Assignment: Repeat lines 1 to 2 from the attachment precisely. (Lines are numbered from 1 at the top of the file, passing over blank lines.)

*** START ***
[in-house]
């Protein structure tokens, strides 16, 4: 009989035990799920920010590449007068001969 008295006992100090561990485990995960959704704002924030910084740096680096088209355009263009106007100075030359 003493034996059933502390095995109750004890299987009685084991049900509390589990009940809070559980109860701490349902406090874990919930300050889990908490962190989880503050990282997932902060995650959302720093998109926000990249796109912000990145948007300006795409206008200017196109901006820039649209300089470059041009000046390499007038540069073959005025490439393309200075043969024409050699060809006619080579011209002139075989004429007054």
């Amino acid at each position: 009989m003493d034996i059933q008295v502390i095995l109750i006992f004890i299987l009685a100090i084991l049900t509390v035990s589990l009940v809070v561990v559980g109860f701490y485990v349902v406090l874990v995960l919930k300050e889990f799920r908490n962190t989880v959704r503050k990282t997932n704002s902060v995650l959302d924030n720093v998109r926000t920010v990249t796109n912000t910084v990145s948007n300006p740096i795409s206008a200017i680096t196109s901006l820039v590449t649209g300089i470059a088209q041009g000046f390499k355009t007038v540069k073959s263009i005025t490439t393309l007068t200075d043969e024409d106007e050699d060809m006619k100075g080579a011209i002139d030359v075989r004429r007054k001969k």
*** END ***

[in-house]
């Protein structure tokens, strides 16, 4: 009989035990799920920010590449007068001969 008295006992100090561990485990995960959704704002924030910084740096680096088209355009263009106007100075030359 003493034996059933502390095995109750004890299987009685084991049900509390589990009940809070559980109860701490349902406090874990919930300050889990908490962190989880503050990282997932902060995650959302720093998109926000990249796109912000990145948007300006795409206008200017196109901006820039649209300089470059041009000046390499007038540069073959005025490439393309200075043969024409050699060809006619080579011209002139075989004429007054």